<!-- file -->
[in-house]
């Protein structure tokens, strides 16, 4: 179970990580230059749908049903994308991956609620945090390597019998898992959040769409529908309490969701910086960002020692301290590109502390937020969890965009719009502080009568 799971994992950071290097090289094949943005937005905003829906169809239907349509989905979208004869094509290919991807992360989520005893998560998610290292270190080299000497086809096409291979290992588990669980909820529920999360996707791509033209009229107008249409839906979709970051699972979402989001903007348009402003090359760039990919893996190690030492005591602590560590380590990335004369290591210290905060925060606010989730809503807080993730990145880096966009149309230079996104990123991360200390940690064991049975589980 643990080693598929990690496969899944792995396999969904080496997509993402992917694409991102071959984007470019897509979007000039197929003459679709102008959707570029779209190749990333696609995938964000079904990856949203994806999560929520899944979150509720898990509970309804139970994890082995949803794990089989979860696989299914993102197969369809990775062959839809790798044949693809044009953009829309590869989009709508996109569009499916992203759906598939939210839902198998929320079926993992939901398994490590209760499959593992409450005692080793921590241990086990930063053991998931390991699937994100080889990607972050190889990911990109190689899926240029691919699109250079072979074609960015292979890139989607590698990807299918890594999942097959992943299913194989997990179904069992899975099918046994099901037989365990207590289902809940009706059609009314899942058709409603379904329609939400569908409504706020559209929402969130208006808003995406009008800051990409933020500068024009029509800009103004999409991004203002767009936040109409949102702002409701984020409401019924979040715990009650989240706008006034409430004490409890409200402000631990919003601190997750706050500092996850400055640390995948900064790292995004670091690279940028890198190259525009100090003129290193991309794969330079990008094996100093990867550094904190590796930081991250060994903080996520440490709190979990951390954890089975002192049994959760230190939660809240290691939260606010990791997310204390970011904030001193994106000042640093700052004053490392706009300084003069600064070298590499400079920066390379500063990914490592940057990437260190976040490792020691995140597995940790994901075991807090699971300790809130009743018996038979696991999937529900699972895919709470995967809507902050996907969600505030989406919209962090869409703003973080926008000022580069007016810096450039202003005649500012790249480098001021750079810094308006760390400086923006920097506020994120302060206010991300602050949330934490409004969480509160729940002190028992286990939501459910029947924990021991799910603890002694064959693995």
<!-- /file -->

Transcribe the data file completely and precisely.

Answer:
[in-house]
């Protein structure tokens, strides 16, 4: 179970990580230059749908049903994308991956609620945090390597019998898992959040769409529908309490969701910086960002020692301290590109502390937020969890965009719009502080009568 799971994992950071290097090289094949943005937005905003829906169809239907349509989905979208004869094509290919991807992360989520005893998560998610290292270190080299000497086809096409291979290992588990669980909820529920999360996707791509033209009229107008249409839906979709970051699972979402989001903007348009402003090359760039990919893996190690030492005591602590560590380590990335004369290591210290905060925060606010989730809503807080993730990145880096966009149309230079996104990123991360200390940690064991049975589980 643990080693598929990690496969899944792995396999969904080496997509993402992917694409991102071959984007470019897509979007000039197929003459679709102008959707570029779209190749990333696609995938964000079904990856949203994806999560929520899944979150509720898990509970309804139970994890082995949803794990089989979860696989299914993102197969369809990775062959839809790798044949693809044009953009829309590869989009709508996109569009499916992203759906598939939210839902198998929320079926993992939901398994490590209760499959593992409450005692080793921590241990086990930063053991998931390991699937994100080889990607972050190889990911990109190689899926240029691919699109250079072979074609960015292979890139989607590698990807299918890594999942097959992943299913194989997990179904069992899975099918046994099901037989365990207590289902809940009706059609009314899942058709409603379904329609939400569908409504706020559209929402969130208006808003995406009008800051990409933020500068024009029509800009103004999409991004203002767009936040109409949102702002409701984020409401019924979040715990009650989240706008006034409430004490409890409200402000631990919003601190997750706050500092996850400055640390995948900064790292995004670091690279940028890198190259525009100090003129290193991309794969330079990008094996100093990867550094904190590796930081991250060994903080996520440490709190979990951390954890089975002192049994959760230190939660809240290691939260606010990791997310204390970011904030001193994106000042640093700052004053490392706009300084003069600064070298590499400079920066390379500063990914490592940057990437260190976040490792020691995140597995940790994901075991807090699971300790809130009743018996038979696991999937529900699972895919709470995967809507902050996907969600505030989406919209962090869409703003973080926008000022580069007016810096450039202003005649500012790249480098001021750079810094308006760390400086923006920097506020994120302060206010991300602050949330934490409004969480509160729940002190028992286990939501459910029947924990021991799910603890002694064959693995």